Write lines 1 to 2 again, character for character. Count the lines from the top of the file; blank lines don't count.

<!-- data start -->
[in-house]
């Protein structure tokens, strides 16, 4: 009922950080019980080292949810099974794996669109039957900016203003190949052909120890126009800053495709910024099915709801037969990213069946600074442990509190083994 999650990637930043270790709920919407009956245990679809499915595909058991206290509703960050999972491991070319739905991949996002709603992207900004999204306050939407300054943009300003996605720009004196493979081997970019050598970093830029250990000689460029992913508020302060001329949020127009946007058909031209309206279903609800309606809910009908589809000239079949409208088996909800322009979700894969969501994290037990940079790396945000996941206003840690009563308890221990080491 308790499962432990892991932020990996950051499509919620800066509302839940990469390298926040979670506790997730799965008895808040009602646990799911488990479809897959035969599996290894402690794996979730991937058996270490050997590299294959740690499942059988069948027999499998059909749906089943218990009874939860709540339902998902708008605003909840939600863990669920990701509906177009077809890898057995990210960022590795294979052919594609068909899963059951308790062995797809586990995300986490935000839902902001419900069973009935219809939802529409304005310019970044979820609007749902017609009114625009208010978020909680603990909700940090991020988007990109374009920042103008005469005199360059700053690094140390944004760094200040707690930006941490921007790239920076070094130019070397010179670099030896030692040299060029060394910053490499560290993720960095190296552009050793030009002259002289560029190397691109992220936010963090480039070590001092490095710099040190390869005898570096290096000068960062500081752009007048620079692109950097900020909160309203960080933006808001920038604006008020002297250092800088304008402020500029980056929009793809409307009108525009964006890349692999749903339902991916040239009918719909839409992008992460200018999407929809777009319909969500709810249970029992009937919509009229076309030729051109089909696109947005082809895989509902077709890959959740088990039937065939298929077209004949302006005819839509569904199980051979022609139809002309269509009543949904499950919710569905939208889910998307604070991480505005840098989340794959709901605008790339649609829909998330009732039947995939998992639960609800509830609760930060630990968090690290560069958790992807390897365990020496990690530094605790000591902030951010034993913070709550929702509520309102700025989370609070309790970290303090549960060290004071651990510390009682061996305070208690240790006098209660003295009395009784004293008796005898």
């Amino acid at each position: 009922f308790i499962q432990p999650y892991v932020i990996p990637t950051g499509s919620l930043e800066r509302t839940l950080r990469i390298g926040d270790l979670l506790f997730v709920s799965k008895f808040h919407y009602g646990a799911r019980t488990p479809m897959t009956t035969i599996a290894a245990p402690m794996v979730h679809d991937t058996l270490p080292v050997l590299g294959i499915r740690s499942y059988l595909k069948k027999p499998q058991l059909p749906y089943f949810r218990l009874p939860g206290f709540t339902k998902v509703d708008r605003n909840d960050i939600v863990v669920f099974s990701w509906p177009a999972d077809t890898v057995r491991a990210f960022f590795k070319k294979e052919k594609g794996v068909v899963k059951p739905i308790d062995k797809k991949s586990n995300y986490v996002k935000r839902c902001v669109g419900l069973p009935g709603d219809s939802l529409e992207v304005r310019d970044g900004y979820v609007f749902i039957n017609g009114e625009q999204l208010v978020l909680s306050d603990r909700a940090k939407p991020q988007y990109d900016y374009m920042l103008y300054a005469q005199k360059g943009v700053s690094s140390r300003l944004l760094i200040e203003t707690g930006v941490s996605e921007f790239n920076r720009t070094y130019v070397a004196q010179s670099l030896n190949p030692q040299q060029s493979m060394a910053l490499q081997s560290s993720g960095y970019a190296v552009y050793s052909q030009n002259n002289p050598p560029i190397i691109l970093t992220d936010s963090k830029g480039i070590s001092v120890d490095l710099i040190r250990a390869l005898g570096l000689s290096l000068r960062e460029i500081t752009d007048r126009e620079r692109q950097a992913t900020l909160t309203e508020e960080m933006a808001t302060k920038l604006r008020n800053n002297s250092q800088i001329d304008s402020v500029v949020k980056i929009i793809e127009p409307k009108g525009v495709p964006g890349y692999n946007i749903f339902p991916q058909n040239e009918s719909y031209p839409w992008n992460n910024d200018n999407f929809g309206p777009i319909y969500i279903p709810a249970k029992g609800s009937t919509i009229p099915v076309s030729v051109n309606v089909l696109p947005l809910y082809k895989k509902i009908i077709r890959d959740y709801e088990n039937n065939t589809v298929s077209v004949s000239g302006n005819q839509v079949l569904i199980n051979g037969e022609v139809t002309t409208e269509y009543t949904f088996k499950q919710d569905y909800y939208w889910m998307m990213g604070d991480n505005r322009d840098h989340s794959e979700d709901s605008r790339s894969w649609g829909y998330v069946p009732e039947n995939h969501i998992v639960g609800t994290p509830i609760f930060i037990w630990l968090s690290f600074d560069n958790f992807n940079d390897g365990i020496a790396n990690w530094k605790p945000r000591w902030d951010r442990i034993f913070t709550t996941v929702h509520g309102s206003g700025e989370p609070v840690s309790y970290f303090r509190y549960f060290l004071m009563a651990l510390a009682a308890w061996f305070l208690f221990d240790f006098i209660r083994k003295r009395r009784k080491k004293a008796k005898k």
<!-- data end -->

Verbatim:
[in-house]
């Protein structure tokens, strides 16, 4: 009922950080019980080292949810099974794996669109039957900016203003190949052909120890126009800053495709910024099915709801037969990213069946600074442990509190083994 999650990637930043270790709920919407009956245990679809499915595909058991206290509703960050999972491991070319739905991949996002709603992207900004999204306050939407300054943009300003996605720009004196493979081997970019050598970093830029250990000689460029992913508020302060001329949020127009946007058909031209309206279903609800309606809910009908589809000239079949409208088996909800322009979700894969969501994290037990940079790396945000996941206003840690009563308890221990080491 308790499962432990892991932020990996950051499509919620800066509302839940990469390298926040979670506790997730799965008895808040009602646990799911488990479809897959035969599996290894402690794996979730991937058996270490050997590299294959740690499942059988069948027999499998059909749906089943218990009874939860709540339902998902708008605003909840939600863990669920990701509906177009077809890898057995990210960022590795294979052919594609068909899963059951308790062995797809586990995300986490935000839902902001419900069973009935219809939802529409304005310019970044979820609007749902017609009114625009208010978020909680603990909700940090991020988007990109374009920042103008005469005199360059700053690094140390944004760094200040707690930006941490921007790239920076070094130019070397010179670099030896030692040299060029060394910053490499560290993720960095190296552009050793030009002259002289560029190397691109992220936010963090480039070590001092490095710099040190390869005898570096290096000068960062500081752009007048620079692109950097900020909160309203960080933006808001920038604006008020002297250092800088304008402020500029980056929009793809409307009108525009964006890349692999749903339902991916040239009918719909839409992008992460200018999407929809777009319909969500709810249970029992009937919509009229076309030729051109089909696109947005082809895989509902077709890959959740088990039937065939298929077209004949302006005819839509569904199980051979022609139809002309269509009543949904499950919710569905939208889910998307604070991480505005840098989340794959709901605008790339649609829909998330009732039947995939998992639960609800509830609760930060630990968090690290560069958790992807390897365990020496990690530094605790000591902030951010034993913070709550929702509520309102700025989370609070309790970290303090549960060290004071651990510390009682061996305070208690240790006098209660003295009395009784004293008796005898």